There were many pastries available, little cakes, chocolate pretzels, (which were not pretzels, but a pastry (I should add that to the dis-likes), and Snow Whites Candied Apple, clever.
Interesting restaurants that we did not have reservations for were, Walt’s Restaurant, the Pirates of the Caribbean, called Captain Jacks’, and Bistro Chez Remy from Ratatouille.
Au revoir Paris
I have always thought Paris was the go-to destination in France. And upon my arrival I was fine with being there, not overly excited. My husband, Matt, left from Paris to head home. We said our goodbyes on the little street in front of the Boot Café. I was to journey on this next day to meet up with my tour in Burgundy. Instead, I contact my sister who was in Colmar and decided to catch a train from Paris to Colmar and drive to Burgundy with her family. It wasn’t until I left Paris, that I discovered the real allure of France is the small villages in the countryside.
I packed quickly, closed up the apartment and found myself on a train heading southeast to Colmar, France. During the journey the train was delayed about 30 minutes, likely to switch tracks. Once we got underway again, and at some point, along the trip, someone, somewhere decided that the train was no longer going to continue on to Colmar. Instead the trip would terminate in Strasborg instead.
I found it amazing that random schedule decisions can be made on the fly like that. At no time did I hear an announcement in English, only French, so I was oblivious to the fact I wasn’t on my way to Colmar.
At one point I got this uneasy feeling, thinking maybe I was on the wrong train. I leaned over and asked the passenger across the aisle if she spoke English. Her name was Marie-pierre, she was from Colmar, and on her way home to visit family there. She currently lives in Boston. She let me know of the schedule change and said, “Stay with me when the train stops in Strasborg”. We chatted for the remainder of the journey and exchanged business cards with one another along the way.
The train journey came to a halt in Strasborg. I grabbed my bag and followed Marie-pierre as instructed, as we made our way up into the train station, across the tracks, and down the other side, just in time to jump aboard the departing train to Strasborg. I settled into a seat and thanked Marie-pierre for helping me navigate the transfer. I realized at that moment that I had never been asked to show my ticket to anyone during the journey so far. I had no idea if my ticket transferred to this new train. I am still unsure how the train system works in France but thankful for new friends that you can meet along the way.
The train arrived in Colmar, France, Marie-pierre and I said our farewells and I wandered out into the streets of the city. There I found my brother-in-law, Ben, who picked me up at the station. Follow along on my journey as I head to Burgundy. Or step back and read about London.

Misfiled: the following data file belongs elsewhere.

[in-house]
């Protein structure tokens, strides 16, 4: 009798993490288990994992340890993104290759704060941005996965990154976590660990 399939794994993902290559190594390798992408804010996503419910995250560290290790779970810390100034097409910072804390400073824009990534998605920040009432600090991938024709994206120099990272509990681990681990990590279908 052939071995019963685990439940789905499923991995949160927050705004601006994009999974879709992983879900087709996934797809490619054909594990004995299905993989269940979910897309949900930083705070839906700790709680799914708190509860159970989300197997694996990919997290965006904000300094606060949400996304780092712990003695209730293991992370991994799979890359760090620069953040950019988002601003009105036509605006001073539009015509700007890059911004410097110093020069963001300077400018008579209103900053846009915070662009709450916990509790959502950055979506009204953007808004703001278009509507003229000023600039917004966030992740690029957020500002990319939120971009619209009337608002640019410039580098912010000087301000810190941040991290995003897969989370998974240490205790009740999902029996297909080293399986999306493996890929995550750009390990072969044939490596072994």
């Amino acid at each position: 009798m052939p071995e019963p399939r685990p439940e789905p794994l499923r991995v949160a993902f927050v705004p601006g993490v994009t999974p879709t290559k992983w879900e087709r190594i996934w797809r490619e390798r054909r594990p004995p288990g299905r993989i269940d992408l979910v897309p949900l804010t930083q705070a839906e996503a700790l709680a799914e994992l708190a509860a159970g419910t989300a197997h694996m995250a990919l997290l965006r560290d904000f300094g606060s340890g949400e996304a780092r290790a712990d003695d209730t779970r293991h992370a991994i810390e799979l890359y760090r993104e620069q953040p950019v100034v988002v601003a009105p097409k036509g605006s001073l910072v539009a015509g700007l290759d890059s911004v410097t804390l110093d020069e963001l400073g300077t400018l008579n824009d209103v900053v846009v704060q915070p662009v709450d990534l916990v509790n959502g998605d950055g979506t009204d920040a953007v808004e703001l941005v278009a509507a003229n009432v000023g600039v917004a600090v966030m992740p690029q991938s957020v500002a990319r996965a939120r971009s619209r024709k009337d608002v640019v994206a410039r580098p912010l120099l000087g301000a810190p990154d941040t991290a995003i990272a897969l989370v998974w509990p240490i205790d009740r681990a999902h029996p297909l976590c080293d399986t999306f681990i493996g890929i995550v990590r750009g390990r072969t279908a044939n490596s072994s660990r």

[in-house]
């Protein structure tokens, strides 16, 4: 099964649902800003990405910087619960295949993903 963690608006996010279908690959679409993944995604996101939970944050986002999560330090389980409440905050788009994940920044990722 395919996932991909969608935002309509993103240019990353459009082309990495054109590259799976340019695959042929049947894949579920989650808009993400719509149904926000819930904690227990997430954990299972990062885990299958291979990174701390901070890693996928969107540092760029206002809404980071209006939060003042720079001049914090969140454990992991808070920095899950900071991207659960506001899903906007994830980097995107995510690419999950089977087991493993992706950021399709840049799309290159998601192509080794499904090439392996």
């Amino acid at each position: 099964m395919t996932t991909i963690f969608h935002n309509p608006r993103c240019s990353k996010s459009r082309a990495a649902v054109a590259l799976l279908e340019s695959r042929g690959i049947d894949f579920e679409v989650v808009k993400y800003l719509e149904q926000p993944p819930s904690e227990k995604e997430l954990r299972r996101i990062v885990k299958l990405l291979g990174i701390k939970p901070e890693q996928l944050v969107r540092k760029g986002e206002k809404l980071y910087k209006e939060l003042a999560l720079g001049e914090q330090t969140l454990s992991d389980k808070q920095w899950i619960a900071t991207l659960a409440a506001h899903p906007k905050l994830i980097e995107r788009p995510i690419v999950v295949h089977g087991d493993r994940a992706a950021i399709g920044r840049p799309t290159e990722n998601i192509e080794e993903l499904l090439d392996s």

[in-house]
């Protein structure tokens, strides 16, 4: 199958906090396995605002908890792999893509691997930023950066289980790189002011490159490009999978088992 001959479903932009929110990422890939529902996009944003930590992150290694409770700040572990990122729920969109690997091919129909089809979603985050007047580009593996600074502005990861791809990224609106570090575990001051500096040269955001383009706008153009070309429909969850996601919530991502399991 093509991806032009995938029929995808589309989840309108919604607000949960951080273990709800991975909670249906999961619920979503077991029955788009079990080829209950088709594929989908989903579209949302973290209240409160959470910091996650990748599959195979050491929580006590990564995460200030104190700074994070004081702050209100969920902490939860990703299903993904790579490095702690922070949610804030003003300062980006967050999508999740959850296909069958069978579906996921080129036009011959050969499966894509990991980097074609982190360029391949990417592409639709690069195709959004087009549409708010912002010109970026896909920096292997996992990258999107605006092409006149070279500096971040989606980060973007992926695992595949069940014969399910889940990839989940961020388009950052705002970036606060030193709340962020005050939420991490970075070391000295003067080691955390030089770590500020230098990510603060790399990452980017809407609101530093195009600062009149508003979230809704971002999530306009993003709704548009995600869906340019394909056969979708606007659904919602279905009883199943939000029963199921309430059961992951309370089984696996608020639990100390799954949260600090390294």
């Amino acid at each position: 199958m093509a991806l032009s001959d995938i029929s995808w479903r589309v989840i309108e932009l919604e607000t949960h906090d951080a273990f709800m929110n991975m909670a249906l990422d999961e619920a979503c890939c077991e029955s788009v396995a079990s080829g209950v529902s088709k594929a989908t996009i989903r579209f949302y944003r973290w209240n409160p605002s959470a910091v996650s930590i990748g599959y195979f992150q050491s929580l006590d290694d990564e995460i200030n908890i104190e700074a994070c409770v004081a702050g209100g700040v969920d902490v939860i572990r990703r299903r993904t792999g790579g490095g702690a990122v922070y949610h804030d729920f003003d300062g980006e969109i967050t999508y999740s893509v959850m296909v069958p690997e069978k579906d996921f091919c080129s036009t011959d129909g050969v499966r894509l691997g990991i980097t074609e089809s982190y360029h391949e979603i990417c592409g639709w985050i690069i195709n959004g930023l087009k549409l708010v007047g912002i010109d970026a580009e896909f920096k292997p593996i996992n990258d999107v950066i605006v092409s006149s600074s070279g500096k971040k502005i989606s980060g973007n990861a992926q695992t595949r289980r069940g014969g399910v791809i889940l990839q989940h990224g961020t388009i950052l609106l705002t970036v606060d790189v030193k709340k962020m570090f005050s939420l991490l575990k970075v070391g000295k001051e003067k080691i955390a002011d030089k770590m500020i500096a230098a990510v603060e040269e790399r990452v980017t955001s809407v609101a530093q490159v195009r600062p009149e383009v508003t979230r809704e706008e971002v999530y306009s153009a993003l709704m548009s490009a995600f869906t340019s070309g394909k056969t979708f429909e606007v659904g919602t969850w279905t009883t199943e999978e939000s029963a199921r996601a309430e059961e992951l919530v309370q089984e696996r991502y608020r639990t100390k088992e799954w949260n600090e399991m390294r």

If you Started on this page also read my articles on:
Food Travels – Alsace & Burgundy
French Recipes to try:
Classic French Macarons – The French macarons cookie is beloved in Parisian tea salons and cities all over France.Â It is a delight to bite down into a light and crunchy cookie withÂ either ganache, butter cream or jam filling found in the center.
Lyonnaise-Style Onion Soup “ Soupe lâ Oignon – This is a classic French Onion Soup recipe. Â The base of the soup is simple as it is made by caramelizing onions until they are deliciously sweet and golden brown.
Authentic French Bread – This Authentic French bread recipe is probably the easiest bread recipe to make. Â French bread is so simple and so good! Â Give it a try.
French Onion Tart– Also known as, Pissaladiere which is a traditional dish in the Alsace region of France located on the eastern border and on the west bank of the upper Rhine adjacent to Germany and Switzerland. Â In Germany, this tart is known as Zwiebelkuchen. Â The tart has similarities to pizza or a savory pie, and it provides a perfect showcase for the caramelized onions.
Bechamel Sauce – “ Basic White Sauce Recipe -Â In France, Bechamel Sauce (bay-shah-mel) is one of the four basic sauces called “Meres” or “Mother” sauces from which all other sauces derive. Â Bechamel Sauce is also know as â€œwhite sauceâ€ to most cooks.
Beef Burgundy Stew Recipe “ Boeuf Bourguignon -Beef Burgundy Stew, also know as Boeuf Bourguignon, is a traditional beef stew recipe served in the Burgundy area of France. This delightful stew is considered a classic French comfort food. Over time, the recipe evolved from honest peasant fare to haute cuisine. Today, Beef Burgundy Stew is famous throughout the world.
Burgundy Salad with Poached Egg– A classic French salad from Burgundy, France. This is a perfect lunch salad or served as an appetizer. Everyone you serve this delightful salad to will want the recipe.
Coq au Vin (Casserole of Chicken in Red Wine) is Julia Child’s recipe for this famous chicken dish. Coq au Vin, also known as Rooster in Red Wine, is a French recipe made famous by Child and was featured in her 1961 cookbook, Mastering the Art of French Cooking.
French Palmiers Cookies – (Elephant Ear Cookies) are fantastic and so easy-to-make. Palmiers are crisp, buttery, sweet, and very elegant. Traditionally Palmier Cookies made from scratch is a time consuming and labor intensive process. Now you can use commercial puff pastry as it makes an almost identical substitute to traditional methods.
Ratatouille – (pronounced rat-uh-TOO-ee) is a very healthy and low fat summer vegetable stew. It is a great way to use up the abundant roundup of fresh summer vegetables from the garden. The perfection of ratatouilleÂ lies in the simplicity of the wholesome and fresh ingredients.
Tarte Flambee– Known as flammekueche in Alsatian and flammkuchen in German, Tarte Flambee is incredibly simple to make. Originally this flat bread was made to test the heat inside the wood-fired ovens.
Categories:French Recipes Travels in France